Blue Devils potent offense overwhelms Badgers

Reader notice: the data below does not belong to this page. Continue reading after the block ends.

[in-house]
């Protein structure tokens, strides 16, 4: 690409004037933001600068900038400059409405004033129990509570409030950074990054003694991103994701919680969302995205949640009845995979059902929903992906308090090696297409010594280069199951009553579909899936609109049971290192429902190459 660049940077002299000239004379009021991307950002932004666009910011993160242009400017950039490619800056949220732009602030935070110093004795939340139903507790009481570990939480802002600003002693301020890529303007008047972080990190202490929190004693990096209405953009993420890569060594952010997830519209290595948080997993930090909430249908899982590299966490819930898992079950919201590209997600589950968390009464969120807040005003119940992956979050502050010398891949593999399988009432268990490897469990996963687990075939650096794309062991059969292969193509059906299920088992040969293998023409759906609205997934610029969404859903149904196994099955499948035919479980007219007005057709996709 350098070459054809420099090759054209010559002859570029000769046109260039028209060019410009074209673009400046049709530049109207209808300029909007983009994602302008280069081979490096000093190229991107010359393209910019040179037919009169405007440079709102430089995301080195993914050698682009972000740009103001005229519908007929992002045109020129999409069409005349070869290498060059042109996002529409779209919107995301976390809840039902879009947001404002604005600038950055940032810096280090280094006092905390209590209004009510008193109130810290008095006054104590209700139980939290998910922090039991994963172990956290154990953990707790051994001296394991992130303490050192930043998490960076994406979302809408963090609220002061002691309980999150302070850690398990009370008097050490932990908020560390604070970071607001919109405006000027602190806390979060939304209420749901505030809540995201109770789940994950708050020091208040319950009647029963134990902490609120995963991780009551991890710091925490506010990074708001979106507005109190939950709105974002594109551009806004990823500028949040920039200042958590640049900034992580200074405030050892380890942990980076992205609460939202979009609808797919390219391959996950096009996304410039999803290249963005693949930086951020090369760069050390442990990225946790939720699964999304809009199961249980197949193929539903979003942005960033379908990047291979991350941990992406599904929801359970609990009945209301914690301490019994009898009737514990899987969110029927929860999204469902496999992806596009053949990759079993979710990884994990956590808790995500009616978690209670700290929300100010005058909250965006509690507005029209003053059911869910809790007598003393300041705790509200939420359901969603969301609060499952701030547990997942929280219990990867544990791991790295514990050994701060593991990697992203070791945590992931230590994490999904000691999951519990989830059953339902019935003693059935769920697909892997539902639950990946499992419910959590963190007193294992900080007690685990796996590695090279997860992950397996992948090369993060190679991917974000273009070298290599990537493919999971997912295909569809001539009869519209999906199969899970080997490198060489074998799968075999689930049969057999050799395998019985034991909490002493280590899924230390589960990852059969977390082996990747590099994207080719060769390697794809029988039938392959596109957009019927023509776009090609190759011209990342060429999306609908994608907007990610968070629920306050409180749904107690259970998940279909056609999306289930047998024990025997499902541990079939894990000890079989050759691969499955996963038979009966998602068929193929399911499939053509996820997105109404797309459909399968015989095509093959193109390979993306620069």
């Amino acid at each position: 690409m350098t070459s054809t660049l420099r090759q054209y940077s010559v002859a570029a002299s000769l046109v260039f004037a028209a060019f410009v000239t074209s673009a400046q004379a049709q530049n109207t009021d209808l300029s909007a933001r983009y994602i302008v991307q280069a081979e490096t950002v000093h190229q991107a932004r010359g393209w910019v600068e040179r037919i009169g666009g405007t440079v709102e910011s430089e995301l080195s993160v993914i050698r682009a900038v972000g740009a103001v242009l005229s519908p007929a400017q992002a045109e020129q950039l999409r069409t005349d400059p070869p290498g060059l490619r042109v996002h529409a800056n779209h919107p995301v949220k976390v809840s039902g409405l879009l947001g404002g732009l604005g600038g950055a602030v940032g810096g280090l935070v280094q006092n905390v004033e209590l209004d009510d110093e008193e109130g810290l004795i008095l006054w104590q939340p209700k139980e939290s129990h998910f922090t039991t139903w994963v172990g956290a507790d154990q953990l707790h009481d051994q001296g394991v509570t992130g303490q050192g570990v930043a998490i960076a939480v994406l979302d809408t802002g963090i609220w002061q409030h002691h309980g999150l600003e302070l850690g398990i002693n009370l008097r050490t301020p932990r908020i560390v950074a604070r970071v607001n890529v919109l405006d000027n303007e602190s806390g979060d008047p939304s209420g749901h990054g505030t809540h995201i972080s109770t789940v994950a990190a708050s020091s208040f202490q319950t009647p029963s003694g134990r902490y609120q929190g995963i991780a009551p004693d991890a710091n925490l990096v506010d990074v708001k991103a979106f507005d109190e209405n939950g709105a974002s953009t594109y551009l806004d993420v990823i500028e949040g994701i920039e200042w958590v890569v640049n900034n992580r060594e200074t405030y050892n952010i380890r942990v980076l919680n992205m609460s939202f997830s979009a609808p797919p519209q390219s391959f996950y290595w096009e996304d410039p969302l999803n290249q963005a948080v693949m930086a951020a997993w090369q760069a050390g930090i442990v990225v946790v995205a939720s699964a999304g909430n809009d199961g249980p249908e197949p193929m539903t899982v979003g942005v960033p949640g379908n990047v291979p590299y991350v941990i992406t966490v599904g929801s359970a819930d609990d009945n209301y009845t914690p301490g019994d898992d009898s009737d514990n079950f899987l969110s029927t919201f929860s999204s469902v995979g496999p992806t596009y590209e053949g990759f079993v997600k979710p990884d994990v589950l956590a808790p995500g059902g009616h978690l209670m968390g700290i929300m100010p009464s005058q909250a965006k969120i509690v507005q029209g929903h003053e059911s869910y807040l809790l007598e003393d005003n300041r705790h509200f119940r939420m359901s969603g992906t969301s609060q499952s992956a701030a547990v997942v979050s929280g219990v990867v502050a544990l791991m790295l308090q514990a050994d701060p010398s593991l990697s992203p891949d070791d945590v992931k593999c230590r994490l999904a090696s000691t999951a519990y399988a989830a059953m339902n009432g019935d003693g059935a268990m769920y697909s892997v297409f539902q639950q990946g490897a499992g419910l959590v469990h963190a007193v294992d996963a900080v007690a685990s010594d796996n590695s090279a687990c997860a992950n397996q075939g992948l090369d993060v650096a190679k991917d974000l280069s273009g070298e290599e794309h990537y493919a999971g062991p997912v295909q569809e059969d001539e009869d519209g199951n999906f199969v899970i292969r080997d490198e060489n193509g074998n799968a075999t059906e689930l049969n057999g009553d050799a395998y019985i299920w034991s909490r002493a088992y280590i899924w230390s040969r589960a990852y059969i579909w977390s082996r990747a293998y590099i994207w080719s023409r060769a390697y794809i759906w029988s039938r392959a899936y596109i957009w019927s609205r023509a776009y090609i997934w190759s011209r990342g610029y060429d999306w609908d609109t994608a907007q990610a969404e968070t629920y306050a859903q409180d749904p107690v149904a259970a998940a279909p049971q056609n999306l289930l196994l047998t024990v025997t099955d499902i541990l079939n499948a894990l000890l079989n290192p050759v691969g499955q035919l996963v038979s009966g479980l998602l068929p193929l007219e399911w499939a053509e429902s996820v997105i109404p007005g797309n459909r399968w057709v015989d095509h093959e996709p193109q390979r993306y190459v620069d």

first_imgIt is very rare for an opposing team to leave the Kohl Center victorious. It’s even more rare for an opposing team to shoot a high percentage en route to a victory at the Kohl Center.But Wednesday night, the No. 4 Duke Blue Devils did just that on their way to a 80-70 victory over No. 2 Wisconsin as part of the Big Ten/ACC challenge.Duke’s sharp shooting lasted for all 40 minutes of the game, and no matter what the Badgers did defensively, there seemed to be no stopping any of the Duke players from getting the ball in the basket.In the first half, Duke shot an impressive 15-25 (60 percent) overall from the field and 5-9 (55.6 percent) from behind the arc. With that shooting performance, Duke headed into the locker room with a 35-32 advantage despite not shooting a single free throw for the entire first 20 minutes.“Our offensive efficiency was incredible tonight,” Duke head coach Mike Krzyzewski said. “We had a lot of different lineups out there, but our kids were ready and they never backed down. They showed great composure.”Duke’s hot start was headed by their starting backcourt consisting of freshman guard Tyus Jones and senior guard Quinn Cook. The tandem combined for 16 points on 6-9 (66.7 percent) shooting from the field and 4-6 (66.7 percent) from three-point range.“We took good shots overall and we’ve stressed taking good shots,” Krzyzewski said. “We are very patient, and we had a couple run outs [to the basket].”After a team shoots as well as Duke did in the first half, it’s rare that kind of a shooting performance will carry into the second half.However, the Blue Devils not only continued to find the bottom of the net in the second half, but they were finding even more success shooting the ball than the team did in the first half.In the final 20 minutes, Duke shot a seemingly improbable 15-21 (71.4 percent) from the field and 2-3 (66.7 percent) from three-point territory. This brought its shooting totals for the game to 30-46 (65.2 percent) from the field overall and 7-12 (58.3 percent) from behind the arc.“We can only control what we can control,” senior guard Traevon Jackson said. “Some shots that they got, they were just too comfortable, and we have to do a better job of making adjustments on the fly. Credit to them though, they hit some really tough shots.”Once again, it was Jones that led the Duke charge to the final buzzer. He built on his eight-point first half with an even better 14-point second half.Jones started the half by scoring six of Duke’s first eight points, and from there, there was no stopping the freshman on his way to a 22-point performance behind 7-11 (63.6 percent) shooting.It was Jackson who found himself guarding Jones for most of the game, and no matter what he or the rest of the Badgers did defensively, there was no getting in Jones’s way.“Good players are going make plays in big moments like that, and [Jones] played a heck of a game,” Jackson said.Jackson did all he could to keep Wisconsin in the game, as he scored a career-high 25 points on 7-12 (58.3 percent) shooting with 17 of his 25 coming in the second half, but it seemed that for every shot Jackson made, Duke made one right back. It got to the point where Duke’s accuracy, in the end, was too much for the Badgers to overcome.It wasn’t as if Wisconsin was giving the Blue Devils easy looks, either. Badger defenders contested most of the shots Duke took and the players had to work for nearly each and every one of their looks at the basket.The ball just seemed to roll in Duke’s favor whenever one of those tough shots went up.“I would say they hit some tough shots, but they have good enough players where they can do that at times,” Wisconsin head coach Bo Ryan said. “To have as many do it in the same night, that’s just not fair.”On a night where Duke was shooting as if it was in the team’s own practice gym, it’s sometimes better to accept it for what it is rather than searching for excuses.The Blue Devils put on a shooting clinic in the Kohl Center, and there didn’t seem to be anything Ryan, Jackson or anyone else could do about it.“I don’t care what anybody says,” Ryan said. “They were lights out.”last_img read more